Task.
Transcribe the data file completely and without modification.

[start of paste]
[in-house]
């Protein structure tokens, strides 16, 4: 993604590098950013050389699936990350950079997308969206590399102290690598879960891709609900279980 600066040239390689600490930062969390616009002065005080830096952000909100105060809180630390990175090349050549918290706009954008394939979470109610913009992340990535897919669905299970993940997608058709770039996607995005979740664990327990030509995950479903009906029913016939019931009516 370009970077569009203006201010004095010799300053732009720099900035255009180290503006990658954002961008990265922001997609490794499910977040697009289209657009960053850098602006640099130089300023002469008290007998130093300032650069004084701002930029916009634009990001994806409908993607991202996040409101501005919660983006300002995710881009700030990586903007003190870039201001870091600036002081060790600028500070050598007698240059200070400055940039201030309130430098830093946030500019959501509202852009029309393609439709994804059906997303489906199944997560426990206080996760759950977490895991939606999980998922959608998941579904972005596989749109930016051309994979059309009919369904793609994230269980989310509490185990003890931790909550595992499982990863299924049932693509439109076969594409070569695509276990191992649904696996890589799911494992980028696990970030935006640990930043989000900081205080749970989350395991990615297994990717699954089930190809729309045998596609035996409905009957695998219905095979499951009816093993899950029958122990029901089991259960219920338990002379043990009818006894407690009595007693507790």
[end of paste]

[in-house]
């Protein structure tokens, strides 16, 4: 993604590098950013050389699936990350950079997308969206590399102290690598879960891709609900279980 600066040239390689600490930062969390616009002065005080830096952000909100105060809180630390990175090349050549918290706009954008394939979470109610913009992340990535897919669905299970993940997608058709770039996607995005979740664990327990030509995950479903009906029913016939019931009516 370009970077569009203006201010004095010799300053732009720099900035255009180290503006990658954002961008990265922001997609490794499910977040697009289209657009960053850098602006640099130089300023002469008290007998130093300032650069004084701002930029916009634009990001994806409908993607991202996040409101501005919660983006300002995710881009700030990586903007003190870039201001870091600036002081060790600028500070050598007698240059200070400055940039201030309130430098830093946030500019959501509202852009029309393609439709994804059906997303489906199944997560426990206080996760759950977490895991939606999980998922959608998941579904972005596989749109930016051309994979059309009919369904793609994230269980989310509490185990003890931790909550595992499982990863299924049932693509439109076969594409070569695509276990191992649904696996890589799911494992980028696990970030935006640990930043989000900081205080749970989350395991990615297994990717699954089930190809729309045998596609035996409905009957695998219905095979499951009816093993899950029958122990029901089991259960219920338990002379043990009818006894407690009595007693507790």